Irredeemable—Volume 3

irredeemable volume 3 cover review trade paperback tpb
7.5 Overall Score
Story: 7/10
Art: 8/10

Solid comic

Too short of collections

Comic Info

Comic Name:  Irredeemable

Publisher:  Boom! Entertainment

Writer:  Mark Waid

Artist:  Peter Krause/Diego Barreto

# of Issues:  4

Release Date:  2010


Irredeemable #10

Reprints Irredeemable #9-12 (December 2009-March 2010).  The Plutonian has taken his first beating at the hands of Char   (now calling himself the Survivor), but the Survivor’s new powers could pose as much danger for the world as the Plutonian.  As the Plutonian and his formerly deceased partner Samsara explore the Plutonian’s childhood, the military decides to launch an attack against the Paradigm by restoring one of their greatest enemies to life.  Orian is attacking the Paradigm and Bette Noir’s greatest secret might be revealed!

Written by Mark Waid and illustrated by Peter Krause and Diego Barreto, Irredeemable—Volume 3 continues the collection of Boom! Studios award nominated series.  The issues in this collection were also collected as part of Irredeemable—The Definitive Edition which collected Irredeemable #1-12.

Boom! is kind of a weird comic book producer.  For the most part, the comic publisher didn’t focus on story arcs and instead focused on affordable collections.  With this in mind, Irredeemable—Volume 3 doesn’t really feel like it necessary is a real collection as much as a grouping of issues.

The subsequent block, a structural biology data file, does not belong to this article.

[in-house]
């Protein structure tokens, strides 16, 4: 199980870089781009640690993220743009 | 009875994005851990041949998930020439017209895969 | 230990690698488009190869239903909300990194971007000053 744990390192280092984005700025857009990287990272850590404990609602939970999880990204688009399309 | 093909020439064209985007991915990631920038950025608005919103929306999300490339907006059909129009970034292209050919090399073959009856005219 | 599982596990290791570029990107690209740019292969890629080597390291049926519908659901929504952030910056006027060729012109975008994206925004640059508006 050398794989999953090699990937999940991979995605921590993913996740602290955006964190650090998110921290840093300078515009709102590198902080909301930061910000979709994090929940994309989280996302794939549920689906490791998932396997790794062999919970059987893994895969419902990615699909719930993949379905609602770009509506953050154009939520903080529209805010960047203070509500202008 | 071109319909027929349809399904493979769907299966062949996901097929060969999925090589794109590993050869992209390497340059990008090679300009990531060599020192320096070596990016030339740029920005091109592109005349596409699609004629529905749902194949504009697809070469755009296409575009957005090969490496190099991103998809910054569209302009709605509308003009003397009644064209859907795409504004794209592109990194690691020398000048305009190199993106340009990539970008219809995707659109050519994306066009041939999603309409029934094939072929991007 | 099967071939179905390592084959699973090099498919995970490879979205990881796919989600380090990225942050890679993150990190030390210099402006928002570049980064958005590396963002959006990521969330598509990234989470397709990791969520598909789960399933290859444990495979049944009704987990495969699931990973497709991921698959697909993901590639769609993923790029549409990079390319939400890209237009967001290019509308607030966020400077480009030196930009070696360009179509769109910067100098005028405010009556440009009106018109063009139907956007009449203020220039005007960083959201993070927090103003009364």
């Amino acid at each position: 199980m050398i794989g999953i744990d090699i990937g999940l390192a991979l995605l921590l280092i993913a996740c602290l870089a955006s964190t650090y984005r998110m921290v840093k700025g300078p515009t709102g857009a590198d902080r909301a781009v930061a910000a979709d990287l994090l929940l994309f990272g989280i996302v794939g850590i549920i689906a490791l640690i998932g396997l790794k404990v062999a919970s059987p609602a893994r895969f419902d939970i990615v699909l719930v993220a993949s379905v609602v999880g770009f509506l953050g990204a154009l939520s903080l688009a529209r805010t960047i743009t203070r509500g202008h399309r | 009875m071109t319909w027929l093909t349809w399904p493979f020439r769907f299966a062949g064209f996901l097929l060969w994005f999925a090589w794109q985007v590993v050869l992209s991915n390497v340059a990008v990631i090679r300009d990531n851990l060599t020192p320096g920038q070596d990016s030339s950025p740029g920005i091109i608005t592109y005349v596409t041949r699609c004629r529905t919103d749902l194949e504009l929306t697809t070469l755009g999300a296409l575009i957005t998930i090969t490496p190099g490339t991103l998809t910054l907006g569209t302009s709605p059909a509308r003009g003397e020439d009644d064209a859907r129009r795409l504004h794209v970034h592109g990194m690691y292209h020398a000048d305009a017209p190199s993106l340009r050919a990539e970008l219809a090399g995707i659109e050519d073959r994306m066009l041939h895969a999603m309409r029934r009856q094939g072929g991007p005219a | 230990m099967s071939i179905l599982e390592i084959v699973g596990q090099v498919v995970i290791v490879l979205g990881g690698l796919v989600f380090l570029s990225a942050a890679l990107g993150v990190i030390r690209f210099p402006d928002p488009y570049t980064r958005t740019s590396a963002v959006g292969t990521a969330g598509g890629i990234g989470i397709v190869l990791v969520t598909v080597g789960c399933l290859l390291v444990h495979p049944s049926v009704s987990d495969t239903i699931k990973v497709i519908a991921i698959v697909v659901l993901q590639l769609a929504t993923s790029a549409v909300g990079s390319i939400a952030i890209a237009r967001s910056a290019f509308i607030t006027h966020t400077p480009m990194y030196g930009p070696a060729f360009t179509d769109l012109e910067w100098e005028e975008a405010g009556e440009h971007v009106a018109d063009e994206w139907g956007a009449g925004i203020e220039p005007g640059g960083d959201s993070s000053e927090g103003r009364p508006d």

Irredeemable #12

There are some themes that do hold this collection together.  The first theme would be the exploration of the Plutonian’s childhood.  It is rather creepy and like the series as a whole “anti-Superman”.  While Superman had a great time growing up in Smallville, the Plutonian kept his foster families hostage and couldn’t control his own strength.  It feels a bit like an Alan Moore story and different than much of Waid’s writing.

The second storyline is kind of dull.  It is Bette Noir’s story of betrayal.  The story takes almost all four issues to tell and feels rather anticlimactic.  It is one of those stories that is supposed to be edgy and shocking with superheroes behaving badly, but it feels cliche in a world where tons of stories have been told about “bad” superheroes.

Irredeemable is Mark Waid writing Alan Moore.  It works at points and doesn’t work at points (which is true of some of Moore’s stuff as well).  It is a worthwhile read, but now it is getting a bit harder to find the story and the series as a whole could deal with a new collection or could reprint or finish the Definitive Collection bindings.  Irredeemable—Volume 3 is followed by Irredeemable—Volume 4.

Related Links:

Irredeemable—Volume 1

Irredeemable—Volume 2

Author: JPRoscoe View all posts by
Follow me on Twitter/Instagram/Letterboxd @JPRoscoe76! Loves all things pop-culture especially if it has a bit of a counter-culture twist. Plays video games (basically from the start when a neighbor brought home an Atari 2600), comic loving (for almost 30 years), and a true critic of movies. Enjoys the art house but also isn't afraid to let in one or two popular movies at the same time.

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